EXCLUSIVE: Interview With ILM's Timothy Gibbons

<font color="red">EXCLUSIVE:</font> Interview With ILM's Timothy Gibbons

We chat with one of the technical wizards over at Industrial Light & Magic, Timothy Gibbons. He's written a guide to breaking into the industry that he hopes all you aspiring vfx artists purchase. Plus, we touch on some other cool topics like Cloud Atlas, Transformers and more.

Timothy Gibbons has a long career in the vfx industry, working on such movies as Cloud Atlas, Transformers: Dark of the Moon, Rango, Iron Man and many more sfx laden blockbusters. His new book, The Insider's Guide to Starting a Career in Visual Effects is out now and he recently spoke to CBM about it in addition to his experience in the field working on some impressive films.

Timothy has worked on all of the above films and many more.

Mark Julian: Without giving away too much of what's in the book, can you talk about your own career path through the vfx industry?
Timothy Gibbons: Back in 1997, fresh from graduating from Notre Dame, I had no idea what I wanted to do. My parents had just moved to Los Angeles, and a family friend who worked in visual effects told me that the movie Titanic was a little behind schedule, and that every effects company in L.A. was hiring for it.

Based on his advice, I attended the now-defunct Silicon Studios with a bunch of people from Cinesite Visual Effects. After completing a compositing class there, I talked to the HR person at Cinesite, and he hired me on a short-term contract to help out on Titanic in the digital paint department. My first job was digitally removing wires from actors who were being thrown off the side of the Titanic.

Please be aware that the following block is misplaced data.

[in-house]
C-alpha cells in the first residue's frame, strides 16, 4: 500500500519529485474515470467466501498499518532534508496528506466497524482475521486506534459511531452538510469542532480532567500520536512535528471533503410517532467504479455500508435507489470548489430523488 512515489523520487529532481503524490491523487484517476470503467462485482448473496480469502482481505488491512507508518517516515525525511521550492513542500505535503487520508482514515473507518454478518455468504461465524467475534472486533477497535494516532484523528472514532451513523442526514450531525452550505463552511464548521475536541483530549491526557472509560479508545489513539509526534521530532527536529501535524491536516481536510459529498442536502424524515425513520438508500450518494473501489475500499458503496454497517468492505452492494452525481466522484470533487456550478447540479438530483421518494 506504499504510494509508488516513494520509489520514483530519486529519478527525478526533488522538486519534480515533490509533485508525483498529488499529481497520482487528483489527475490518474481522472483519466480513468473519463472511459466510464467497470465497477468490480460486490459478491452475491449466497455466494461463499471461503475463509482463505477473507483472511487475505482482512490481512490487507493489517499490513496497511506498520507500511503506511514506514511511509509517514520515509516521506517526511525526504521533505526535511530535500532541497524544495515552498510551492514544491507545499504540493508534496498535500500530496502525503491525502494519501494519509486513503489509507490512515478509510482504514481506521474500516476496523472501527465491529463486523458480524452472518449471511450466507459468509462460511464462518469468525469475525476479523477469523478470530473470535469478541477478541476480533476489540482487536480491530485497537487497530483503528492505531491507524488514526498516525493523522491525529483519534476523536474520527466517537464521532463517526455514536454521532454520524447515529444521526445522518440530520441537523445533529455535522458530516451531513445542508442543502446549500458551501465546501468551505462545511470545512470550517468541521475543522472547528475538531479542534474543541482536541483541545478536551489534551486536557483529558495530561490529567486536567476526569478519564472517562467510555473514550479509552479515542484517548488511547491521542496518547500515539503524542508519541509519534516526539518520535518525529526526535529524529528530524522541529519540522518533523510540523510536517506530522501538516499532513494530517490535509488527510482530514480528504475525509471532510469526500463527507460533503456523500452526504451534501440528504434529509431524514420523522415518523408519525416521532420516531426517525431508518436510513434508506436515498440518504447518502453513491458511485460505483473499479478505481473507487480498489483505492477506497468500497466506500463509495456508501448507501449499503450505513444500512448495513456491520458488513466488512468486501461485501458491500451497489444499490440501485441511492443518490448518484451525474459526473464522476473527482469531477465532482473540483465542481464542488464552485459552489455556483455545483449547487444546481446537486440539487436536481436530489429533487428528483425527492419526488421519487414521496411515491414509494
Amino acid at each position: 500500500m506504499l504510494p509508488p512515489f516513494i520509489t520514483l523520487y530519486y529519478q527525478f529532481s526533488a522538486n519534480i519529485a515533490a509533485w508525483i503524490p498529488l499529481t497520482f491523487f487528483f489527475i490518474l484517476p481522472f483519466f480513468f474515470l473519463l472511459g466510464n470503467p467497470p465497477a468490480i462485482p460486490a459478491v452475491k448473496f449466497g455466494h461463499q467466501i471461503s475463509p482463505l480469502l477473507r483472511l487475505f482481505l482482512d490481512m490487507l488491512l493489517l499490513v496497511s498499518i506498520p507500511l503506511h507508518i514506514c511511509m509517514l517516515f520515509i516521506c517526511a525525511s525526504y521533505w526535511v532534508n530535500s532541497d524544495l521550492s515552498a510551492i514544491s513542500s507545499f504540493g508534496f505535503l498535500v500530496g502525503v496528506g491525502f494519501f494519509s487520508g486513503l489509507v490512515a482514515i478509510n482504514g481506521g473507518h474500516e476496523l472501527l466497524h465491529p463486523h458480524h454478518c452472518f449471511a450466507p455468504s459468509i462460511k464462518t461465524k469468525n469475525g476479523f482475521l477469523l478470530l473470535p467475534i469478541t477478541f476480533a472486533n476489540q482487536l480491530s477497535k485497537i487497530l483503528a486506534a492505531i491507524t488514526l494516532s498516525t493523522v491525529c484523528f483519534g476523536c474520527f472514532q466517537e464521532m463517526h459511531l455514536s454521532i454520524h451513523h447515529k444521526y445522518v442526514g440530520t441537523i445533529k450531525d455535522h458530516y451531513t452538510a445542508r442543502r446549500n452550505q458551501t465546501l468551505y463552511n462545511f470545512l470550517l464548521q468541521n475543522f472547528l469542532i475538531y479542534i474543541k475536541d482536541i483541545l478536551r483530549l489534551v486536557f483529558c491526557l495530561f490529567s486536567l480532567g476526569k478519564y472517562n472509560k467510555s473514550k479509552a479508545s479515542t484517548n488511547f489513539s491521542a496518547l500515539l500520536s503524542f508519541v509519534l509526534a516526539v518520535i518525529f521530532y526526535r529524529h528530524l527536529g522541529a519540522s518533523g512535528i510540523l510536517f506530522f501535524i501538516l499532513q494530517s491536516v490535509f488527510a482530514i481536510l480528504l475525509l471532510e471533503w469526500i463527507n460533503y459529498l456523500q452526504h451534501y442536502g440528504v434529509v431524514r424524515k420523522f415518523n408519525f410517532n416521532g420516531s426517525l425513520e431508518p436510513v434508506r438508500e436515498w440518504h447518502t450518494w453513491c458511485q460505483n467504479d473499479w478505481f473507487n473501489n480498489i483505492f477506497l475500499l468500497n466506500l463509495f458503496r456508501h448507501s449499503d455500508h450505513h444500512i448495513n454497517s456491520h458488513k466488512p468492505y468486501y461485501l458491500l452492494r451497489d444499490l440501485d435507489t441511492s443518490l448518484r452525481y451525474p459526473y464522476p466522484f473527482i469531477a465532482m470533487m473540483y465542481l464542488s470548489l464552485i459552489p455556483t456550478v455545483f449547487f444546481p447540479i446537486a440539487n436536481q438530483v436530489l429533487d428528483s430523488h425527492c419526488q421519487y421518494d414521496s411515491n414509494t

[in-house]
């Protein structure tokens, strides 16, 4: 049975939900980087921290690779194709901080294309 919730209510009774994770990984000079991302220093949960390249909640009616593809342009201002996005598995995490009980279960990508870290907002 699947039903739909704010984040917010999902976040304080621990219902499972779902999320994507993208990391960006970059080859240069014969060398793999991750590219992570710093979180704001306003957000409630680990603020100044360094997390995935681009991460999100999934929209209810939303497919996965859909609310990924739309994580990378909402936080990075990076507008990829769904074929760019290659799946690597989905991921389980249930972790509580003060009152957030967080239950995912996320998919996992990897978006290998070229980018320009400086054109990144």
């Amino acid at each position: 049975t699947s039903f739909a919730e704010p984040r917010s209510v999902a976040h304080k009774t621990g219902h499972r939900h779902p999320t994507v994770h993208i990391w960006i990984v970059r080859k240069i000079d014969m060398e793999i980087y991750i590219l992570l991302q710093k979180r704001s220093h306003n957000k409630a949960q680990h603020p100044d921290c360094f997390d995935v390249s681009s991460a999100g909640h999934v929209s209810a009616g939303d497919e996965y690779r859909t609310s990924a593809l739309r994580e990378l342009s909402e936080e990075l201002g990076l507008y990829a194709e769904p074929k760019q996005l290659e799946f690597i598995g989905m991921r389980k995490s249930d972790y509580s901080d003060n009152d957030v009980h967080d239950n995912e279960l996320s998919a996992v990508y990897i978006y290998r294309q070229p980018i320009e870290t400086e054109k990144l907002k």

Once I got my foot in the door at Cinesite, I learned other skills, such as rotoscoping and compositing, and I was able to jump from Titanic to full time employment. After the projects started to dry up at Cinesite, I packed up my bags for the Bay Area to work at Industrial Light & Magic, and I've been working there ever since.

MJ: Is that the route you would recommend for others to take?
TG: I don't think people can do what I did anymore, and that's why I wrote the book. The book doesn't focus on what the industry was like in 1997. Back then, there was a dearth of trained people. There were very few college programs that offered the specialized training the industry needed. My co-workers were indiscriminately hired from car washes, rock venues, accounting firms, etc. etc. People came in with no knowledge of anything -- there were tape operators who didn't know Unix, painters who didn't know Photoshop, etc. etc. Hollywood needed bodies.

Over the ensuing 16 years, there has been an explosion in online training and school offerings. You won't be able to get your foot in the door after one class, and expect a company to train you. These days you need to self-educate yourself, create a kick ass demo reel, and network with the right people if you want to have a chance to get your foot in the door at an effects firm.

MJ: Does the job require natural artistic talent or can you acquire all the necessary skills through school?
TG: There's a large gamut of jobs within visual effects -- some require a bit of refined natural talent, and some don't. For example, if you want to be a concept artist, it is best to have some traditional art skills. But, many other skills can be more easily learned.

In the book, I breakdown all the various roles that go into a typical visual effects workflow, and I try to match people's skills or interests to roles that may suit them.

MJ: Can you describe the process a bit about how things progress from script, to concept art and then to a vfx studio?